Sorry if I offend any Blazer fans here, but I have to be blunt: UAB's defense was a tire fire last season, and it doesn't look like it's a whole lot better so far this year. They're giving up 44 points per game, good for 123rd in the country. This squad gave up 38 points to Florida Atlantic, 35 to Memphis, and 49 to Tulane last year (seriously, Tulane!! That's a FCS school that just happens to play in the Superdome), and that was a relatively experienced group. The Blazers replaced seven starters from last year, and the results have not been particularly promising.
The defensive line was particularly horrible last year, but they at least had a built in excuse, as all six returning linemen with at least 5 tackles were underclassmen. Sophomore end Diaheem Watkins might be the best of the bunch, as he was second in tackles on the team last year as a freshman, and apparently had a strong offseason. His running mate on the other end, Connor Boyett, made the switch to tackle, leaving Watkins without an experienced co-defensive end, and leaving the Blazers a little undersized in the depth chart on the line. Chris Walton and Trey Grisset fill out the group, and I mean that a bit literally, as both packed on a little extra size over the offseason.
The star of this defensive unit appears to be senior linebacker Marvin Burdette, who had 92 tackles and may be one of the best linebackers in the conference. He's flanked by fellow seniors Greg Irvin (66 tackles) and D.A. Autry (39 tackles). There isn't a whole lot of depth behind these three however, particularly at the weakside.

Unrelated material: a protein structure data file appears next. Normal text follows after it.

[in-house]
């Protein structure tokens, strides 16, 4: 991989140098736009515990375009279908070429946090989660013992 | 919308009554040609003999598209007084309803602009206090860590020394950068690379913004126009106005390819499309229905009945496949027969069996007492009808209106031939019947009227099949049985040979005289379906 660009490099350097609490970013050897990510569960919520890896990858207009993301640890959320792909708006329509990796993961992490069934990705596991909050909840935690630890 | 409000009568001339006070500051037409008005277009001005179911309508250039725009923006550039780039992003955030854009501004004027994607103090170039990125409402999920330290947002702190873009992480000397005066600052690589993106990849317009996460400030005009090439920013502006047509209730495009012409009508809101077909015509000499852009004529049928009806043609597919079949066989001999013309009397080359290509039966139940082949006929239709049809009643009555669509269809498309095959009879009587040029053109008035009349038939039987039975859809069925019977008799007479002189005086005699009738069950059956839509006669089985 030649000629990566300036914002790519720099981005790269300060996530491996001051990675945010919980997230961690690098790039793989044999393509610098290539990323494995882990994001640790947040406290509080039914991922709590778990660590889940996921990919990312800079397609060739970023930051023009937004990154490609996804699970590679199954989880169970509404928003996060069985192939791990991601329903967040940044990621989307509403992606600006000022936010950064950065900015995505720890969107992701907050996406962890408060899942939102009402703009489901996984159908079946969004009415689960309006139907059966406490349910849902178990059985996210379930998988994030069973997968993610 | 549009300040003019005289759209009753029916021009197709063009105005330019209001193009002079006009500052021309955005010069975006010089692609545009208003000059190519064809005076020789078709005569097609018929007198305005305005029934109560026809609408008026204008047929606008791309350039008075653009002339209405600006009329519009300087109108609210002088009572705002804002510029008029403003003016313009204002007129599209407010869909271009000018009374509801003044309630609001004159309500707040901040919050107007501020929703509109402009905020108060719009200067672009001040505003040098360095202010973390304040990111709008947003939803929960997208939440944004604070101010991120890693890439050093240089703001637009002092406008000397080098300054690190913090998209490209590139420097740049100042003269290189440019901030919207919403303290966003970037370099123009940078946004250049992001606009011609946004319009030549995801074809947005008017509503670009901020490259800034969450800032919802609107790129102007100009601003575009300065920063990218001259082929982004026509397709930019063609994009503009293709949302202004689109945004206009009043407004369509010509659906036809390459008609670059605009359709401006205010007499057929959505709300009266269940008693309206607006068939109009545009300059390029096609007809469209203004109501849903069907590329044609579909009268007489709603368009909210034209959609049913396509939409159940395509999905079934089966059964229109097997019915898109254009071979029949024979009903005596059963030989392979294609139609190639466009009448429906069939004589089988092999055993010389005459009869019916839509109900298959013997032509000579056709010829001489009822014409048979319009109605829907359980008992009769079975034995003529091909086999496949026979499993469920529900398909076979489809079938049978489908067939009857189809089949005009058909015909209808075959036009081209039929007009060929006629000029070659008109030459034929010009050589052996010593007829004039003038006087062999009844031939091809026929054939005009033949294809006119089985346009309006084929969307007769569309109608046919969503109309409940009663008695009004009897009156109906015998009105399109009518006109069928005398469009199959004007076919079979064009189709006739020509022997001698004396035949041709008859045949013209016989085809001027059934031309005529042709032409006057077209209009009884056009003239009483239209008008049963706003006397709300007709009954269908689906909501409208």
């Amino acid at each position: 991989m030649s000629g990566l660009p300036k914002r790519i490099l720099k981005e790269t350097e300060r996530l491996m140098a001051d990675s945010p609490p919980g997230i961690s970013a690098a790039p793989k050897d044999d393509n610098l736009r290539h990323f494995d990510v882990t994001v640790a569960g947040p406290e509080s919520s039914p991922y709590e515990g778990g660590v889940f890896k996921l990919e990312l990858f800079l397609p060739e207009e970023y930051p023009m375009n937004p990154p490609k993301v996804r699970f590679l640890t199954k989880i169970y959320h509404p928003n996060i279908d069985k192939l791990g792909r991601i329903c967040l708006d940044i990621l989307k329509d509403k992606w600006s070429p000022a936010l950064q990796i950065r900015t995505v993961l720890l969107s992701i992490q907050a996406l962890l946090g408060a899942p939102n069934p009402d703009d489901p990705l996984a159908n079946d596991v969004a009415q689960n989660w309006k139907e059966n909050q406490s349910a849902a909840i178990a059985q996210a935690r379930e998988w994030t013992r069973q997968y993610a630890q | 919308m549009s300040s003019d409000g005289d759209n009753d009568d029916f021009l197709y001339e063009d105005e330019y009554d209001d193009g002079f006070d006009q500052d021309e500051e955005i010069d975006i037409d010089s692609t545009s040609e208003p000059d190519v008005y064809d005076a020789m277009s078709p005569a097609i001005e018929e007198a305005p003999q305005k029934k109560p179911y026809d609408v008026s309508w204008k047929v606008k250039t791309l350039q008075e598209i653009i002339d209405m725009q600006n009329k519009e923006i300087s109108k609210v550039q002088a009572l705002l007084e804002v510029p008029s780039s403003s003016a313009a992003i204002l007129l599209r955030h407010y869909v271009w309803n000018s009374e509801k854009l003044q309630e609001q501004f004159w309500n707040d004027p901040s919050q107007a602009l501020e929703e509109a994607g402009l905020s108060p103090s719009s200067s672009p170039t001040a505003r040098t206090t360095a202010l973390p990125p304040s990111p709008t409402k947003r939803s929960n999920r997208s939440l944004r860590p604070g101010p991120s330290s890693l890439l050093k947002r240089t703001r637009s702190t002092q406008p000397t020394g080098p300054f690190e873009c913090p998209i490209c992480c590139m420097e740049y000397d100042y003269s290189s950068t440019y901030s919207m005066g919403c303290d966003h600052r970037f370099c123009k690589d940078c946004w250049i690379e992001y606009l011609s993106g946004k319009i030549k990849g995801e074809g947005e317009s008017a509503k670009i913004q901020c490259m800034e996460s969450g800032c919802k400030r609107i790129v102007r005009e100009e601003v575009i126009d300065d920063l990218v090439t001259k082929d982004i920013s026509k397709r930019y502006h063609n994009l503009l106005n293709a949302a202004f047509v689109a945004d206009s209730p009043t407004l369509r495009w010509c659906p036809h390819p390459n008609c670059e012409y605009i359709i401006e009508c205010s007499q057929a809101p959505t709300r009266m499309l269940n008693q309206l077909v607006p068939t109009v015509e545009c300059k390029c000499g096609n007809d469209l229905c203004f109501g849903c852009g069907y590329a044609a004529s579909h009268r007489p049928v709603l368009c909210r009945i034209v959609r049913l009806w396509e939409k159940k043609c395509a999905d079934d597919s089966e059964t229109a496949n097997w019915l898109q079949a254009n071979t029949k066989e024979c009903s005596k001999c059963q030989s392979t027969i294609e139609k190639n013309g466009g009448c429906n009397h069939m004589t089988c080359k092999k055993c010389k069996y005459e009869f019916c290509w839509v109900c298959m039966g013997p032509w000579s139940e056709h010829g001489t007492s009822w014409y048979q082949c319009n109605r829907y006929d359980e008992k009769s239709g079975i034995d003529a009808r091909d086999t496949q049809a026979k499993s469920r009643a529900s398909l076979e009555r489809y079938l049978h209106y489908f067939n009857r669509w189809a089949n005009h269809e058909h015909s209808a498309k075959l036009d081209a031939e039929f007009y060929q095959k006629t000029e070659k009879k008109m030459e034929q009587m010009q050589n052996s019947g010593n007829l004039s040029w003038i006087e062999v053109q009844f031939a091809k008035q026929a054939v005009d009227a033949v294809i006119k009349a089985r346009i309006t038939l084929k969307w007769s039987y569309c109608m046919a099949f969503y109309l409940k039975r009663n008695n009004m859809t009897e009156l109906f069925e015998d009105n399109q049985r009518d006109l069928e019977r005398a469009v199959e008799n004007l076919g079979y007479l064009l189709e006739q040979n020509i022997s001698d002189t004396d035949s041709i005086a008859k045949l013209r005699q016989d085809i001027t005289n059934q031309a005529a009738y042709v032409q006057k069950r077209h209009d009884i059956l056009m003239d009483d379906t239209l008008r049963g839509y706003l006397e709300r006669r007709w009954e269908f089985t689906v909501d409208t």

The secondary will need to be completely rebuilt, as this unit was hit the hardest by graduation. Cornelius Richards is the only one of the squad's top four corners returning. He'll be joined by Lamar Johnson and Cortez Webb at safety, and then a whole lot of youth. Jake Ganus, one of the new safeties, already has an interception on the year. The good news is that inexperience may not be a bad thing when last year's defensive unit didn't perform well. The bad news is, well, that's an awfully young defensive backfield heading into the 'Shoe tomorrow.
Despite newfound offensive innovation coming out of Columbus, it's been a little tricky to get the Buckeye faithful totally excited about the early season slate this year, if ticket sales and stadium volume are any indication. I wouldn't except that to change too much this week, since this looks to be a really bad matchup on paper.
UAB feels like a worse version of Miami. OSU should be able to force the Blazers to be one dimensional on offense, and Jonathan Perry isn't the QB that Zac Dysert is. If OSU brings the kind of pressure that they did against Cal, they should be able to overpower an inexperienced and undersized line and either sack Perry, or force him into making bad decisions. The Blazers may be able to sneak a few big plays past a somewhat questionable OSU secondary, as others have done, but it's hard to see a way for them to sustain multiple drives.
OSU should be able to exploit the youth and size mismatches all across UAB's defense in multiple ways, ideally providing enough of a cushion to let Braxton Miller take some time off, and give Dunn or Smith a few carries. You never say never, because we expected the Cal game to not be as close and a 3rd string RB torched us for a gazillion yards...but this game should not be close.
Holy Diver Ohio State burnanates UAB 52-7, with Miller getting a chance cool his heels before the Big Ten slog starts next week.